Plot Size and Prediction Model Form Effects on Stand Diameter Distribution Recovery MethodsJosh Bankston, a forestry student, looked at various impacts on the accuracy of growth and yield models. Diameter distribution information of a forest stand provides insights in to the stand's value. In whole stand forest growth and yield systems, the future diameter distribution of a stand gets predicted by use of models that predict the stand's diameter moments and/or percentiles in conjunction with a mathematical system to recover the diameter distribution from the predicted moments and/or percentiles. For industry applications, it is important to know which combination of plot size, recovery method used, and moment/percentile equation form yields the most precise prediction of future stand diameter distribution. Being able to more accurately predict future stand diameter distribution can give better financial insight and aid in management making decisions associated with sampled forest stand. This research examined how various plot sizes which data were recorded from, recovery methods used to obtain predicted diameter distribution, and how different forms of moment/percentile prediction equations affect the precision of model development. Data used for this analysis were collected from 202 quarter-acre measurement plots that were located within 56 loblolly pine stands across Alabama, Arkansas, Louisiana, and Mississippi. The data were collected by the Mississippi State University Loblolly Pine Cooperative between 1981 and 1989. A total of 336 measurement observations were accounted for. Results indicated that precision is generally lower for smaller plot sizes. Changes in precision rank for the different recovery methods may occur as plot size increases. This result falls in line with our hypothesis of larger plot sizes yielding more precise results. Trends also show that distribution recovery methods are also less accurate in thinned stands. This trend is most likely due to disruption of the normal distribution when a stand undergoes a thinning operation. The quarter-acre plot size was shown to yield the most accurate results, but the slight increase in precision may not prove to be worth the extra money when a smaller plot size can be used and yield similar results.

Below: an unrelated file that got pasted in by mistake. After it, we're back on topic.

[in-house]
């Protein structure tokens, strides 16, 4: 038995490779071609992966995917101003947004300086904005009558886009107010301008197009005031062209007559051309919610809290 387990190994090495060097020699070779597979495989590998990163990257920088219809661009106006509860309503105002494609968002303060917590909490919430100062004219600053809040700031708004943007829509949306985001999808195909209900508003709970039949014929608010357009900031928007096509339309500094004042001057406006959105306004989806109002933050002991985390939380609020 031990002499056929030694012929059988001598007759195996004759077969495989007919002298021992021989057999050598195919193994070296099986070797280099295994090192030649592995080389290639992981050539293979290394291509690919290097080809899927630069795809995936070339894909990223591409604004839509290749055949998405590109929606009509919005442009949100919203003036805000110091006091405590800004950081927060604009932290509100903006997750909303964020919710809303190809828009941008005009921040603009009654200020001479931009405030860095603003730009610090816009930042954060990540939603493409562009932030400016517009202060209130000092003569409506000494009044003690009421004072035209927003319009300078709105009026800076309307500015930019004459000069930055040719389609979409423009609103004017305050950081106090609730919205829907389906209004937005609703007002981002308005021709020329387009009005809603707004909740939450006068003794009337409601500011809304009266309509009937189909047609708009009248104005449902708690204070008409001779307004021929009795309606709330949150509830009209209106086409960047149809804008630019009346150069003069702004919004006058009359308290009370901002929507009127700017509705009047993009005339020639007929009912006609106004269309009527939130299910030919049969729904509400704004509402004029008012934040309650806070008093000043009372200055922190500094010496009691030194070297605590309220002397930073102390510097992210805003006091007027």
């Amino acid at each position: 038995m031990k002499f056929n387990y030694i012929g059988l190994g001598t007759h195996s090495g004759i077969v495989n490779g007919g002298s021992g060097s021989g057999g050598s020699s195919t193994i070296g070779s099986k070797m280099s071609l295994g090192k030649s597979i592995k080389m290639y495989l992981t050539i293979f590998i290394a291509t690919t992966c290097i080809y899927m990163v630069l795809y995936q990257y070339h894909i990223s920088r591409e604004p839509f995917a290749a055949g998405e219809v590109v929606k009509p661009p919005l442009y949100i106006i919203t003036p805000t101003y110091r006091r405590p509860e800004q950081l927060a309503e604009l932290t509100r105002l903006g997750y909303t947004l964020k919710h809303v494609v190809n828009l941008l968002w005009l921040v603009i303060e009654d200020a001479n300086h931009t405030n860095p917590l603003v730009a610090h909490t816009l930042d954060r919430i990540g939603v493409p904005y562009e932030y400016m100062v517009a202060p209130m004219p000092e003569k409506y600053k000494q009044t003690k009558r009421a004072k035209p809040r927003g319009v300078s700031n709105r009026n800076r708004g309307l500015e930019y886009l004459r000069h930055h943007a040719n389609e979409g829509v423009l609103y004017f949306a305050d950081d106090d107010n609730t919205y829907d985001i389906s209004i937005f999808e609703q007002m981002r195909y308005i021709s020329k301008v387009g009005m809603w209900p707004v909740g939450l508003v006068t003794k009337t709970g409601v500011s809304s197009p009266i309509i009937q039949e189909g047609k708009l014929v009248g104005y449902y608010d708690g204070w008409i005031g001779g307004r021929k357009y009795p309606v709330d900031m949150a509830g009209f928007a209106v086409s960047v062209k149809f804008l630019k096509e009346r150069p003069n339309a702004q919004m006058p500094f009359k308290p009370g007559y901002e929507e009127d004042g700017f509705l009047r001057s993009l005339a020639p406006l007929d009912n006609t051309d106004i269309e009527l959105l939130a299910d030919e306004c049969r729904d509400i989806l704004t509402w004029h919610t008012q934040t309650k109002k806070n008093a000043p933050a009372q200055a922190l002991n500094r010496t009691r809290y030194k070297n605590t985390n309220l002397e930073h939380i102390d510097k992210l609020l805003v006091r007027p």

News / Recognition
Undergraduate Research Symposium
Katherine Abell, a wildlife, fisheries, and aquaculture major, and Zachary Senneff, a forestry major, were among the winners of the 2014 MSU Undergraduate Research Symposium. Abell placed first in the community engagement and social sciences categories and Senneff placed second in the biological sciences and engineering category.